Paul Krugman disagrees with my "legal argument" on the AIG counterparties issue because, according to Krugman, "Wall Street doesn’t work like that, and never has." Oh Paul, won't you please tell us more about how Wall Street works? Seriously though, I'm flattered that Krugman, who's practically a hero of mine, actually read my post. Unfortunately, his vast Wall Street experience fails him. The AIG counterparty negotiations were completely different from the LTCM rescue, because when the banks were negotiating the LTCM rescue, the Fed hadn't already signaled that it wasn't willing to let LTCM fail. When the NY Fed was negotiating with the AIG counterparties, it had already bailed AIG out, and had told the entire world that it wasn't willing to let AIG fail. With LTCM, the Fed could use the threat of bankruptcy to force the banks to agree to a rescue. That simply wasn't the case with the AIG counterparty negotiations, because the Fed couldn't credibly commit to putting AIG in bankruptcy. That's a fundamental, elephant-in-the-room -like difference. Another huge difference is that the AIG counterparty negotiations weren't about saving the system from meltdown. They were purely distributional—this was about justice, not the stability of the financial system. In all of Krugman's examples, the Wall Street firms were better off if they cooperated to save the system. In the AIG situation, there was absolutely no benefit to collective action. None. Finally, Krugman points to TED's speech as proof that the NY Fed could have negotiated haircuts. While TED's speech was admittedly inspiring, and had me reaching for my checkbook, there's one glaring problem: the speech was predicated on the NY Fed having the support of the French regulators, which, as the SIGTARP report makes clear, was not the case. From the SIGTARP report:

The Commission Bancaire spoke again with FRBNY and forcefully asserted that, under French law, absent an AIG bankruptcy, [SocGen and Calyon] could not voluntarily agree to less than par value for the underlying securities in exchange for terminating the swap contracts.
SocGen and Calyon, by the way, held over a third of the $62bn CDS book that AIG was trying to terminate. With SocGen and Calyon explicitly prohibited from agreeing to haircuts, the NY Fed's negotiations were DOA.

Tuesday, November 17, 2009

Geithner Vindicated in TARP Watchdog Report

That's right, vindicated. Read the whole report. It makes clear that the NY Fed did try to negotiation haircuts with AIG's counterparties, but not at all surprisingly, the counterparties (and the French regulators) refused, and the NY Fed was left with no choice but to pay par value. Geithner, contrary to popular belief, didn't have the powers of a bankruptcy court. It's funny how quickly the Immaculate Negotiation argument breaks down in the real world. (I will be accepting apologies in the form of cash or personal checks.) Despite the overtly political "conclusions" and "lessons learned" sections (sadly, the only sections journalists read), the SIGTARP report (finally) gets a lot of the real facts out in the public domain, so we can finally talk about them now. The SIGTARP report confirms that: 1. First, AIG tried to negotiate haircuts on its CDS contracts, but counterparties refused (as was their right):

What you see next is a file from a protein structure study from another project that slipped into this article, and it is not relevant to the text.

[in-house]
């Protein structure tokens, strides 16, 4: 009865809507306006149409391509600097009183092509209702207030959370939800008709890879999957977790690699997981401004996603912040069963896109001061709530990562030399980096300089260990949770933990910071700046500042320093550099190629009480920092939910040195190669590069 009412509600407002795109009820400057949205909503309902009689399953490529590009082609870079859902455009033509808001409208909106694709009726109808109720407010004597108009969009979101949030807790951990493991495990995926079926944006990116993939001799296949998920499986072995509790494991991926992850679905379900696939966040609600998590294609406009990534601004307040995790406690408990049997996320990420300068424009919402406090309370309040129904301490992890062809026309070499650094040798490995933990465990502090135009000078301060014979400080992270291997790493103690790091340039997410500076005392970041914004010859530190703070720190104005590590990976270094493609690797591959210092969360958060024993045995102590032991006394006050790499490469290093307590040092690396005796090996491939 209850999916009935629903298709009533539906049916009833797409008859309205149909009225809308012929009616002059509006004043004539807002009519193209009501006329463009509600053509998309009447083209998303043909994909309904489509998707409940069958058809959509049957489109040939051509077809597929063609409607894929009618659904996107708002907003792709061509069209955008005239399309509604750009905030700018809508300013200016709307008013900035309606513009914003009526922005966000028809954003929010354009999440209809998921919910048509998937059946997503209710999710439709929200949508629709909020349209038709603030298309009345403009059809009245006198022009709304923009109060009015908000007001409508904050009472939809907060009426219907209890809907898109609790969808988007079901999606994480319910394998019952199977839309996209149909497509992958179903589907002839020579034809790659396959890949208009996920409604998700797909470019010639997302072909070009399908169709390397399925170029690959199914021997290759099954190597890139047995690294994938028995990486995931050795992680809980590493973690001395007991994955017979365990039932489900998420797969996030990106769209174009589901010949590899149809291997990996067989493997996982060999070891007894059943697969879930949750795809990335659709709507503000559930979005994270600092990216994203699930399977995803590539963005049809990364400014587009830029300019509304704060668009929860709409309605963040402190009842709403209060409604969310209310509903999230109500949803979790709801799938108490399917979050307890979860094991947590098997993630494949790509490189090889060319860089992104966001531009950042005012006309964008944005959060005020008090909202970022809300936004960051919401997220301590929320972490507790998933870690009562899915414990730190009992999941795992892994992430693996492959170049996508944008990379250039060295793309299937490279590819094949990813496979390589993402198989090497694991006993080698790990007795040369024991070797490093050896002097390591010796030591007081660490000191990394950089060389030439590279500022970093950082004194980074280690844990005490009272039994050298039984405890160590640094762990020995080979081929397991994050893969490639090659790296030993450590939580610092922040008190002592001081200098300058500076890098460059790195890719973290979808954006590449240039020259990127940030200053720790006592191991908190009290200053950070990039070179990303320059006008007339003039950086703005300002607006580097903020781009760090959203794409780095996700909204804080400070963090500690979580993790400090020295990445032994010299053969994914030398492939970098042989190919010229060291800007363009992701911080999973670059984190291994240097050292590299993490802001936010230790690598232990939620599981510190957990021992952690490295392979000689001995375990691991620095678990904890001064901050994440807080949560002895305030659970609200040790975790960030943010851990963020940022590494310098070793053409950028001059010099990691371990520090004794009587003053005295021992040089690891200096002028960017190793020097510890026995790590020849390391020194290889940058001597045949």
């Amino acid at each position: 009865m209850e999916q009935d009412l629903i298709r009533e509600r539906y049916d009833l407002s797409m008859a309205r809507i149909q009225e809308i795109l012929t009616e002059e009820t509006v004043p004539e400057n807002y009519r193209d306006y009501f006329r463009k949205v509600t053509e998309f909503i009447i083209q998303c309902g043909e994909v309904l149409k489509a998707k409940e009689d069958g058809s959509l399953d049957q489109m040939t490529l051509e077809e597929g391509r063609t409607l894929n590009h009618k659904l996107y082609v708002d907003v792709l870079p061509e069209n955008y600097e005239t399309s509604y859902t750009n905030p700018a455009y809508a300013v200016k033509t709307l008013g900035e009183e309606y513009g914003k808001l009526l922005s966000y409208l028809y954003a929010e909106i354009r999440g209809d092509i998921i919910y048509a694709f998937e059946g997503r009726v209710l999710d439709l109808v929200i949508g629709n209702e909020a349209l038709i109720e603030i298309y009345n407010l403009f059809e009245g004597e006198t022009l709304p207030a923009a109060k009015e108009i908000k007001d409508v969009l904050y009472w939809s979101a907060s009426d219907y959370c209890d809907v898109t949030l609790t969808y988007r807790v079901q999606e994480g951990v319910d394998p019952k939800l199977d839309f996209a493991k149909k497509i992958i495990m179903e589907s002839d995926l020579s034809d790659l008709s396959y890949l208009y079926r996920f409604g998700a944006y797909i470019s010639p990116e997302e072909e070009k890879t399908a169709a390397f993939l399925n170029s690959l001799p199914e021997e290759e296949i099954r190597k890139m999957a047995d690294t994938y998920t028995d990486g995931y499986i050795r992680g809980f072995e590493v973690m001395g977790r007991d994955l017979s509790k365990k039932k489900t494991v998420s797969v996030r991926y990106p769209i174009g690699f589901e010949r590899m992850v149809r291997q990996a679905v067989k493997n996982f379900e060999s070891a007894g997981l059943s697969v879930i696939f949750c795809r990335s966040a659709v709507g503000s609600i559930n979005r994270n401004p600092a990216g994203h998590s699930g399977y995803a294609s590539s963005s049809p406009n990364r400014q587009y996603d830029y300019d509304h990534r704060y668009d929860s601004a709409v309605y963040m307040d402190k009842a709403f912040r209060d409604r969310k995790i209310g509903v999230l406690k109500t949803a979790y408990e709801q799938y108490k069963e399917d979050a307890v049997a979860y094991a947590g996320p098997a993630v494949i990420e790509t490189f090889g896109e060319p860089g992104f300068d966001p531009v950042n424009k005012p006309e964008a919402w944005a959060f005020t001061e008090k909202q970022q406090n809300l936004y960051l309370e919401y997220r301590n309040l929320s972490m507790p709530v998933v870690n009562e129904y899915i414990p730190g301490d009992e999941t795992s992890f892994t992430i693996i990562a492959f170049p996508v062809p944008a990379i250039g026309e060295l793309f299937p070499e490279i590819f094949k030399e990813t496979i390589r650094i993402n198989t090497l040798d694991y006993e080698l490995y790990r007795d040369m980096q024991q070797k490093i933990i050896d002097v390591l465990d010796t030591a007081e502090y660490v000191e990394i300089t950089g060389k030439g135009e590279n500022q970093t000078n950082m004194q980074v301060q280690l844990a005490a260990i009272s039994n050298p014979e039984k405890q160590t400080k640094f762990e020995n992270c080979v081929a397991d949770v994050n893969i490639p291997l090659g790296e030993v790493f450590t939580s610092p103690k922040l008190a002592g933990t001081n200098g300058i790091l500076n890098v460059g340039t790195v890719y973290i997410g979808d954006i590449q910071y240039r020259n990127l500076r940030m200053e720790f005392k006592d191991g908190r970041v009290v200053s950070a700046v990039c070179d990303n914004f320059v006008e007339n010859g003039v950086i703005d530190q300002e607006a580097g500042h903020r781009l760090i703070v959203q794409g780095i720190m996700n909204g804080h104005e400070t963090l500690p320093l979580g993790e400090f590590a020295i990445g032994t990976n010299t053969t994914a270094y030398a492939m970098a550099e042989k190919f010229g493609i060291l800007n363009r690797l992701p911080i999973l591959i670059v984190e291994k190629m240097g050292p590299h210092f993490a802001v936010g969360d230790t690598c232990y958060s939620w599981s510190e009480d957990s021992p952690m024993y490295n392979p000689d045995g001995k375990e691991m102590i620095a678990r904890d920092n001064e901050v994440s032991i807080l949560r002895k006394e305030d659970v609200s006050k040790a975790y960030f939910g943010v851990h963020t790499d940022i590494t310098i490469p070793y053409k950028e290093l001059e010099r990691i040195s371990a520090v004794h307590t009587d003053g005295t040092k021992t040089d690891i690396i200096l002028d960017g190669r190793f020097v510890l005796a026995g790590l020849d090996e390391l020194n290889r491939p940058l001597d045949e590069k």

AIG was attempting to resolve its liquidity crisis caused by the collateral posting requirements by negotiating a cash payment to the counterparties in return for terminating the credit default swaps. ... While FRBNY was conducting analysis on alternative solutions, AIG’s attempts to negotiate the termination of its multi-sector credit default swap book with its counterparties were failing. AIG requested FRBNY’s assistance in securing these terminations.
2. Contrary to the constant claims of ill-informed pundits, the NY Fed did try to negotiate haircuts with AIG's counterparties:
On November 6 and 7, 2008, FRBNY assistant vice presidents, vice presidents, senior vice presidents, and executive vice presidents contacted eight of AIGFP’s largest counterparties (Société Générale, Goldman Sachs, Merrill Lynch, Deutsche Bank, UBS, Calyon, Barclays and Bank of America) by telephone. They described a proposal under which each counterparty was asked to accept a haircut from par. Seven of the eight counterparties told FRBNY officials that they would not voluntarily agree to a haircut. The eighth counterparty, UBS, said that it would accept a haircut of 2 percent as long as the other counterparties also granted a similar concession to FRBNY. FRBNY officials told SIGTARP that their concerns about credit rating downgrades limited the time available for negotiation about reductions in payments.
3. The NY Fed tried to get the French bank regulators to help them negotiate haircuts with SocGen and Calyon—two of AIG's biggest counterparties—but not only did the French regulators refuse to help, they specifically instructed SocGen and Calyon not to agree to any haircuts (rendering UBS's conditional acceptance of a 2% haircut moot). From the report: